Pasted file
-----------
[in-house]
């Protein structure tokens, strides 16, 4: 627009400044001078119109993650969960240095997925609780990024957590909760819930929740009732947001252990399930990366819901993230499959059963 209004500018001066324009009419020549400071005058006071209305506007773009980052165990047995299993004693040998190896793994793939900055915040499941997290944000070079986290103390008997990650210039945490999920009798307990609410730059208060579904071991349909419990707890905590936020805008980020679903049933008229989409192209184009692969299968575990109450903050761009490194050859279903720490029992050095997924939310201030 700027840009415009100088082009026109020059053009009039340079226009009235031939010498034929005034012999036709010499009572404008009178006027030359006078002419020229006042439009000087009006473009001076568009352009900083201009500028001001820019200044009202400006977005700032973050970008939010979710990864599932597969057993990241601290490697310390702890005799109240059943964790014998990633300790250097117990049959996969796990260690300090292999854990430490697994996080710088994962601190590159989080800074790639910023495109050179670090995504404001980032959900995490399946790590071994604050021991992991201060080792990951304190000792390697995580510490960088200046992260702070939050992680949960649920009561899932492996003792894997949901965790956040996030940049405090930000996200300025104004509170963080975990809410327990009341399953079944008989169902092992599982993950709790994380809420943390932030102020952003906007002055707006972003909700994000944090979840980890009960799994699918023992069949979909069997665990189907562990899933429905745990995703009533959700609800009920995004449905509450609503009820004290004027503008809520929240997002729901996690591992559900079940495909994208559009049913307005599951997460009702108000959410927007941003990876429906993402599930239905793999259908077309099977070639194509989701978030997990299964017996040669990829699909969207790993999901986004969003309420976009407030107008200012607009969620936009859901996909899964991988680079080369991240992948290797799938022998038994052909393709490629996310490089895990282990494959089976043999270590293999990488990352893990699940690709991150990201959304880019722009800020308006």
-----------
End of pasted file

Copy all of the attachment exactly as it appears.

[in-house]
């Protein structure tokens, strides 16, 4: 627009400044001078119109993650969960240095997925609780990024957590909760819930929740009732947001252990399930990366819901993230499959059963 209004500018001066324009009419020549400071005058006071209305506007773009980052165990047995299993004693040998190896793994793939900055915040499941997290944000070079986290103390008997990650210039945490999920009798307990609410730059208060579904071991349909419990707890905590936020805008980020679903049933008229989409192209184009692969299968575990109450903050761009490194050859279903720490029992050095997924939310201030 700027840009415009100088082009026109020059053009009039340079226009009235031939010498034929005034012999036709010499009572404008009178006027030359006078002419020229006042439009000087009006473009001076568009352009900083201009500028001001820019200044009202400006977005700032973050970008939010979710990864599932597969057993990241601290490697310390702890005799109240059943964790014998990633300790250097117990049959996969796990260690300090292999854990430490697994996080710088994962601190590159989080800074790639910023495109050179670090995504404001980032959900995490399946790590071994604050021991992991201060080792990951304190000792390697995580510490960088200046992260702070939050992680949960649920009561899932492996003792894997949901965790956040996030940049405090930000996200300025104004509170963080975990809410327990009341399953079944008989169902092992599982993950709790994380809420943390932030102020952003906007002055707006972003909700994000944090979840980890009960799994699918023992069949979909069997665990189907562990899933429905745990995703009533959700609800009920995004449905509450609503009820004290004027503008809520929240997002729901996690591992559900079940495909994208559009049913307005599951997460009702108000959410927007941003990876429906993402599930239905793999259908077309099977070639194509989701978030997990299964017996040669990829699909969207790993999901986004969003309420976009407030107008200012607009969620936009859901996909899964991988680079080369991240992948290797799938022998038994052909393709490629996310490089895990282990494959089976043999270590293999990488990352893990699940690709991150990201959304880019722009800020308006």